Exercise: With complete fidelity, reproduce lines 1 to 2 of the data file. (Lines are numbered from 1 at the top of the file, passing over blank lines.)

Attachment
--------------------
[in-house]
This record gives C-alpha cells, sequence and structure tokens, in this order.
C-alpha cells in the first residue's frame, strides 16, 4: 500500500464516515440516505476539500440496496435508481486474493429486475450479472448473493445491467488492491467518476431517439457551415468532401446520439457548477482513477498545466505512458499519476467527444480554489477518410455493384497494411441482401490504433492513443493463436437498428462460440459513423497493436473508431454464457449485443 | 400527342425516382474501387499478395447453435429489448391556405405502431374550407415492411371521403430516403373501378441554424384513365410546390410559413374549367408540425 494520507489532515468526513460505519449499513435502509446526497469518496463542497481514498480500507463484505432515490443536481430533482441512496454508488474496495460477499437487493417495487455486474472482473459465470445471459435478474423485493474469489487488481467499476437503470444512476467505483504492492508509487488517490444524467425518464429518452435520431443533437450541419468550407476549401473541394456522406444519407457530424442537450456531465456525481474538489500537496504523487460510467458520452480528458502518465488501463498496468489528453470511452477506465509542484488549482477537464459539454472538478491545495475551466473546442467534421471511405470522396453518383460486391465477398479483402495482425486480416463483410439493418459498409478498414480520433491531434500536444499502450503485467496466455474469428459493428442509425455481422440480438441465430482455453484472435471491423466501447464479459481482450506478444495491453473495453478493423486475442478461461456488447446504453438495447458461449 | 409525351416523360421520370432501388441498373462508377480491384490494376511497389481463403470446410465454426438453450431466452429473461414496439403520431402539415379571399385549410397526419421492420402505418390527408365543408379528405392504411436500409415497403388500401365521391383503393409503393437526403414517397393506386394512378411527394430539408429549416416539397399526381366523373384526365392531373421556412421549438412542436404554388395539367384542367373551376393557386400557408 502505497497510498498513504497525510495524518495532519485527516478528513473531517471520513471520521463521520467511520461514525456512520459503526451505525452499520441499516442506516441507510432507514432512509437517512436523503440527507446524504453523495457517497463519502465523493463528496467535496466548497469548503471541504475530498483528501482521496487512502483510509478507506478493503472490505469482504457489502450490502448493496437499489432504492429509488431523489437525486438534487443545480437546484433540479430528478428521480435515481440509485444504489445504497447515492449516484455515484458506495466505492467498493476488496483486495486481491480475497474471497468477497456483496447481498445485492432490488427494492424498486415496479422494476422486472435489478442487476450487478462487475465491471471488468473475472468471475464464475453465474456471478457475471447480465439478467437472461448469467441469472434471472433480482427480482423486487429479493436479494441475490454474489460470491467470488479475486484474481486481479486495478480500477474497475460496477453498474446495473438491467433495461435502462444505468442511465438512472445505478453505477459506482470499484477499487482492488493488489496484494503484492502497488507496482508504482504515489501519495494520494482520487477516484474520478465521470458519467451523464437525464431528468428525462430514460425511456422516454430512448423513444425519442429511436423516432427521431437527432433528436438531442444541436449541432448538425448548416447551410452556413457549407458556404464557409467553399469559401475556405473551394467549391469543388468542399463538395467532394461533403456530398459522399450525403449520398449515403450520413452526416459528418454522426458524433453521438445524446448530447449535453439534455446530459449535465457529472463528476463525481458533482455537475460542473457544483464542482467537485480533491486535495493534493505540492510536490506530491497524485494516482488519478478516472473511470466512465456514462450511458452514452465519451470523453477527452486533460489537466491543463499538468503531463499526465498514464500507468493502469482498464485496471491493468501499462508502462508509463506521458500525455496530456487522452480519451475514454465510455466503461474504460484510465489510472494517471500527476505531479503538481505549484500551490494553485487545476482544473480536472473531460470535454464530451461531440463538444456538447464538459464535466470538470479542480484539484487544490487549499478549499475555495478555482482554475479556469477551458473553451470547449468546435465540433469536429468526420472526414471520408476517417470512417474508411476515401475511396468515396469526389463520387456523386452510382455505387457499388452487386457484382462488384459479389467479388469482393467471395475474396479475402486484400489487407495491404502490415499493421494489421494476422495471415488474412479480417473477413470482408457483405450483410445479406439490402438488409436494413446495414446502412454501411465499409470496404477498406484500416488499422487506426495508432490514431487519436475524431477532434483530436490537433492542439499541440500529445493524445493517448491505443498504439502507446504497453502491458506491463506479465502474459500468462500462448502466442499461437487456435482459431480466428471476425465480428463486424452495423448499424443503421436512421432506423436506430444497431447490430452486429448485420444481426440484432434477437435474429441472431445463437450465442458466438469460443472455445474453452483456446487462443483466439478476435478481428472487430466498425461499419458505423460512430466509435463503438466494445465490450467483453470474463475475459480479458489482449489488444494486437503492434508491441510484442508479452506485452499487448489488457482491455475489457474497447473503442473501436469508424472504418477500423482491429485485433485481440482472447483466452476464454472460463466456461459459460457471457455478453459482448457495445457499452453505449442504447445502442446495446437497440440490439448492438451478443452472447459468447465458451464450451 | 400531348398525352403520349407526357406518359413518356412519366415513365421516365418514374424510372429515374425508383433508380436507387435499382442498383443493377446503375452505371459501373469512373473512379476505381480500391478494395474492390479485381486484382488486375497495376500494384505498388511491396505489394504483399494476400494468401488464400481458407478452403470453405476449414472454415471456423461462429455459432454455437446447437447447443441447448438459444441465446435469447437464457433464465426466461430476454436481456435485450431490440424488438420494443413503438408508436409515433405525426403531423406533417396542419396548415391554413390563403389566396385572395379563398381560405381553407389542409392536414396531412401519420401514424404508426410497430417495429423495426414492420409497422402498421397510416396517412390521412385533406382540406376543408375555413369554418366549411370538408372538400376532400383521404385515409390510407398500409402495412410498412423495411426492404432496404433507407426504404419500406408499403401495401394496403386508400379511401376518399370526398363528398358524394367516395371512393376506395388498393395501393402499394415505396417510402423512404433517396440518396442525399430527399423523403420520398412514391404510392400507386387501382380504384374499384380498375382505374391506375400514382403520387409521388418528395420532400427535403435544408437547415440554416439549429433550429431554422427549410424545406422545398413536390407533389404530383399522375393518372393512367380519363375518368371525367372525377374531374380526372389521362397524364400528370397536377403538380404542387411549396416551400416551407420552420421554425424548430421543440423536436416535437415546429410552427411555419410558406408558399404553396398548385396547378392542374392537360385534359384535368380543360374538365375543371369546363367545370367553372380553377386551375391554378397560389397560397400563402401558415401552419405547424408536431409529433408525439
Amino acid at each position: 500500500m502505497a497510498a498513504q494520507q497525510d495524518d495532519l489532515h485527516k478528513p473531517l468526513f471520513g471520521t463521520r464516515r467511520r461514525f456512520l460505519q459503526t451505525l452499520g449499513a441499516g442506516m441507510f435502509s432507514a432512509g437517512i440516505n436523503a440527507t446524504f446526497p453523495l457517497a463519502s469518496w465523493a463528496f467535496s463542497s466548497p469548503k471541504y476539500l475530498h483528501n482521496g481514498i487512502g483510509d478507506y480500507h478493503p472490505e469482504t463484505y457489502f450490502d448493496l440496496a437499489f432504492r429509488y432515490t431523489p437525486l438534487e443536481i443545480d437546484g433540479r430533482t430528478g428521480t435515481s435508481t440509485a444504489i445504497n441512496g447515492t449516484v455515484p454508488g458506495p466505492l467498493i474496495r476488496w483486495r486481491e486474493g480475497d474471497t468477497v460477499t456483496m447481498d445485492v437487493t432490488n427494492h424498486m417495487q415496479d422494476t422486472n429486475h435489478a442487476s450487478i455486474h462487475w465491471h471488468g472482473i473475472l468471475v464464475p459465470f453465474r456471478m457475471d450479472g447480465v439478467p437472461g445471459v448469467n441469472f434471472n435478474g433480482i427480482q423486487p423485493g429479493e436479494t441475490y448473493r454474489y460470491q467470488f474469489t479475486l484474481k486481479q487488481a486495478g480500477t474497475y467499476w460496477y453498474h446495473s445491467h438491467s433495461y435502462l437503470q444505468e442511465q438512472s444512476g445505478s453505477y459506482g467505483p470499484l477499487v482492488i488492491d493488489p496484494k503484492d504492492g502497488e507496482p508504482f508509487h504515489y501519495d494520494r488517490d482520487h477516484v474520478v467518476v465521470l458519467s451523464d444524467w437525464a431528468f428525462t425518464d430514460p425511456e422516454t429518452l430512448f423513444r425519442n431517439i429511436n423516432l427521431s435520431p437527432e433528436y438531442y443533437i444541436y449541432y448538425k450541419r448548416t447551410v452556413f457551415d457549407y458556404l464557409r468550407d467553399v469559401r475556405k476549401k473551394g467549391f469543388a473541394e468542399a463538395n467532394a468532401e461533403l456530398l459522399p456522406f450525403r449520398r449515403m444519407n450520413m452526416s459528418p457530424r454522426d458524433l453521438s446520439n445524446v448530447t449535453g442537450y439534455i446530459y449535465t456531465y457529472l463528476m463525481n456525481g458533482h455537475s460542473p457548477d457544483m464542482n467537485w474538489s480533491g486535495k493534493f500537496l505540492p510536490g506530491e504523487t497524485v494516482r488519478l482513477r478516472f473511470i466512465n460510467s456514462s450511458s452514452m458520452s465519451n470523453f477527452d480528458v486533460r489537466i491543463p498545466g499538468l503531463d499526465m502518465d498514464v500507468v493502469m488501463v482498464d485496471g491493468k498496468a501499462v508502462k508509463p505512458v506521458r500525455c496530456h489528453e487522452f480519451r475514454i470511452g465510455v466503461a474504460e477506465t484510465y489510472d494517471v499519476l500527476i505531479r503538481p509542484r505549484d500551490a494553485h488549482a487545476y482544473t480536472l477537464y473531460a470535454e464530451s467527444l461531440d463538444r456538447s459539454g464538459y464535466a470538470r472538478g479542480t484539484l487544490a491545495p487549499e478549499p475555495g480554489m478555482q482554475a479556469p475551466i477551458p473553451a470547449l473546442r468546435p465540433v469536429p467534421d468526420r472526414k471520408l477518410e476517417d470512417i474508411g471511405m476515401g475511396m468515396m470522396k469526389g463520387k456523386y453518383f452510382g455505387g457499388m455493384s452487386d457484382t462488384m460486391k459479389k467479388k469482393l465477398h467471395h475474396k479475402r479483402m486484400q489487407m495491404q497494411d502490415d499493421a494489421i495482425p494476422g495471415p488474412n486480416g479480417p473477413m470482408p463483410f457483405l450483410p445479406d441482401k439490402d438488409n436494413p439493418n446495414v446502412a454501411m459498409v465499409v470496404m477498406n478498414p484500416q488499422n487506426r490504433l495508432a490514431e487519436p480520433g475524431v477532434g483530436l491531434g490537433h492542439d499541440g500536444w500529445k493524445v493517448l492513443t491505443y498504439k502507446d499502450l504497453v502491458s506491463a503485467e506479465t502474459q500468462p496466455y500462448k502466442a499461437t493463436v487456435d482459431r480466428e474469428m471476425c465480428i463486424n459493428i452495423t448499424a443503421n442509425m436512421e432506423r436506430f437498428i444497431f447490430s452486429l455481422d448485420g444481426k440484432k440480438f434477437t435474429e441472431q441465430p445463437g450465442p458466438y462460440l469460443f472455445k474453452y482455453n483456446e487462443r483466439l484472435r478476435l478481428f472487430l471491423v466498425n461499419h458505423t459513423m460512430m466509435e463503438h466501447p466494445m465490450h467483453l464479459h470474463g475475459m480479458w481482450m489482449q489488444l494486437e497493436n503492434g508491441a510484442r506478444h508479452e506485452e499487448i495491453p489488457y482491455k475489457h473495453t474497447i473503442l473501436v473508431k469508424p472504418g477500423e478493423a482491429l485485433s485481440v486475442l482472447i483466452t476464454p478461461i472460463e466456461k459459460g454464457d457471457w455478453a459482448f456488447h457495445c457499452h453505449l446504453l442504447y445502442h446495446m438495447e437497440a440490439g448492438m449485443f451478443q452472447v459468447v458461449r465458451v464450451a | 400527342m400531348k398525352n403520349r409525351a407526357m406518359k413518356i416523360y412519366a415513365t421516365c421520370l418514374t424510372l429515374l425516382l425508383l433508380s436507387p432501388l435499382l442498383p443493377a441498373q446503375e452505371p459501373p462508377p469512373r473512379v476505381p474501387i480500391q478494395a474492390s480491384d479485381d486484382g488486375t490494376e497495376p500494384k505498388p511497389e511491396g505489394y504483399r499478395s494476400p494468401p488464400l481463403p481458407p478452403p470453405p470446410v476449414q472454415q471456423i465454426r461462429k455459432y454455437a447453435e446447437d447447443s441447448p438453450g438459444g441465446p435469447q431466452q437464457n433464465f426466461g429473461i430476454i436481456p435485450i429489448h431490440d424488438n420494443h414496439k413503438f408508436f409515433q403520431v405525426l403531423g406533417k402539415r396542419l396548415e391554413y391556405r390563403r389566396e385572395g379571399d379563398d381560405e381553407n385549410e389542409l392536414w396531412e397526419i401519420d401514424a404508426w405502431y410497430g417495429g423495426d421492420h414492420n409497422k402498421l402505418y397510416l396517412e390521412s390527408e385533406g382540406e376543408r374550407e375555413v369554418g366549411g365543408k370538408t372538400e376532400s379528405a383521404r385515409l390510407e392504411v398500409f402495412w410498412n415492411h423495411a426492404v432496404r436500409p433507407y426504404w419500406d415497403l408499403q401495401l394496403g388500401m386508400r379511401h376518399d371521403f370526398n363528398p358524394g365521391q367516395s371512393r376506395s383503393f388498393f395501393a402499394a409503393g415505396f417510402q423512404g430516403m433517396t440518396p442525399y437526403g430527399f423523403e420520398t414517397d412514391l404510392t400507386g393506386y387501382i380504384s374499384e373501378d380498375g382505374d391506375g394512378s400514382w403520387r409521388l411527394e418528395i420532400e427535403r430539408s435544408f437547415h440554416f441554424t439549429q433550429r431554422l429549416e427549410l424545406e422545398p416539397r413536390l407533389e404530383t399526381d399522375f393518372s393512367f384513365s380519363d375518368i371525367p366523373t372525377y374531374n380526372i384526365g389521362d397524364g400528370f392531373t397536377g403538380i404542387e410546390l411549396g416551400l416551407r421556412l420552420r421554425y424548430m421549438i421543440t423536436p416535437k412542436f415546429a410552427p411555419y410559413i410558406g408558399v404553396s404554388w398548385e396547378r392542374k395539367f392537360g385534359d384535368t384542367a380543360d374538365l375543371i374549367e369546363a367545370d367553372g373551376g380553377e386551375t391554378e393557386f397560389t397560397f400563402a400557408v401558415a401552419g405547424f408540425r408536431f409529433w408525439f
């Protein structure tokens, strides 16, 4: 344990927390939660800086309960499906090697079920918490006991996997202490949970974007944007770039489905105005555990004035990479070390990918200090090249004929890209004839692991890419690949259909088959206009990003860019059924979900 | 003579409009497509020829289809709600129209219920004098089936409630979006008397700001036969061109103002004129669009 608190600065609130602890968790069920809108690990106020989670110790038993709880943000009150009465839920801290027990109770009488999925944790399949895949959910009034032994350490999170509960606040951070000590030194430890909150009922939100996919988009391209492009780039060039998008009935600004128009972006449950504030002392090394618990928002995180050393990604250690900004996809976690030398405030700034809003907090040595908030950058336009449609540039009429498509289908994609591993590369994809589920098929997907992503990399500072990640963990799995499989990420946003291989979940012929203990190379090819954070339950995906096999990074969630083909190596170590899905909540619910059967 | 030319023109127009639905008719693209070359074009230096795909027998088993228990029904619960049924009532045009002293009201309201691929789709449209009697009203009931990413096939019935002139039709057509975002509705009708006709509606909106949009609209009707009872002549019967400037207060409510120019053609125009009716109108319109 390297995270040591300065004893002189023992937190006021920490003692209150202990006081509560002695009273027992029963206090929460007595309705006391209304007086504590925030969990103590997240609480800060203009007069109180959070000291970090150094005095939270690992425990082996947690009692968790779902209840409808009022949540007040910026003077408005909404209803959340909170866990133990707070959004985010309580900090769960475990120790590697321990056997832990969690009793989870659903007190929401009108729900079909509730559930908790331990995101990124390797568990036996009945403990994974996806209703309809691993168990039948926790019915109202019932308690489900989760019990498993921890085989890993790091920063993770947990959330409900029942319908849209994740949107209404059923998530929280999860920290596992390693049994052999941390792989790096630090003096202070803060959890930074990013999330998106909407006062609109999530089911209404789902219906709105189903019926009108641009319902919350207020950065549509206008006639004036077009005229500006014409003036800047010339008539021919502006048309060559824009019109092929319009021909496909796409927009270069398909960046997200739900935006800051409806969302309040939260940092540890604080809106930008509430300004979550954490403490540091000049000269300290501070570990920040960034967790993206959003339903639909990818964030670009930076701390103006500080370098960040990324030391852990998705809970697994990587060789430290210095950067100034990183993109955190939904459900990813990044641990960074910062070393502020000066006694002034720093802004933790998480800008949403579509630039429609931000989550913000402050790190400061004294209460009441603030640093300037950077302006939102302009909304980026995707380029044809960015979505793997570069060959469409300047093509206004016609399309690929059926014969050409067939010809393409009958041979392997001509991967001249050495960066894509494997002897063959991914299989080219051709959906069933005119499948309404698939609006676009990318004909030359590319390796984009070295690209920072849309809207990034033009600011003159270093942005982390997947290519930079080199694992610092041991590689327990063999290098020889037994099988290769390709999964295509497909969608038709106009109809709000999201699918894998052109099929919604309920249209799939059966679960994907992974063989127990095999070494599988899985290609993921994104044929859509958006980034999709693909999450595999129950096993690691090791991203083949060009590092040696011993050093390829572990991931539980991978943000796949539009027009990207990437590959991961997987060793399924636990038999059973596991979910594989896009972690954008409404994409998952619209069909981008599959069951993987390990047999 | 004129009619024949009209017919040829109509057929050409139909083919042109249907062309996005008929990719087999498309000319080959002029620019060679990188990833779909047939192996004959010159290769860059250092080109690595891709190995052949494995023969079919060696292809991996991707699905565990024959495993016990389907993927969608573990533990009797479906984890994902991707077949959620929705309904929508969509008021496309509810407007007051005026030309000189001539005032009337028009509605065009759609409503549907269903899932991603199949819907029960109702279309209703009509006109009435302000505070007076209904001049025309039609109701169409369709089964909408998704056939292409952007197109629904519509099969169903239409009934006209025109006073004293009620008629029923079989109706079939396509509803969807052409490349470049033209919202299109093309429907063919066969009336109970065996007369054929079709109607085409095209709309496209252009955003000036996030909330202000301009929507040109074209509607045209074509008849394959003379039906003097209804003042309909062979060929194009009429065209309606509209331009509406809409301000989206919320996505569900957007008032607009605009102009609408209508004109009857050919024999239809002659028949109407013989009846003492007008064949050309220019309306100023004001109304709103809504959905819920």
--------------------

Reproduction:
[in-house]
This record gives C-alpha cells, sequence and structure tokens, in this order.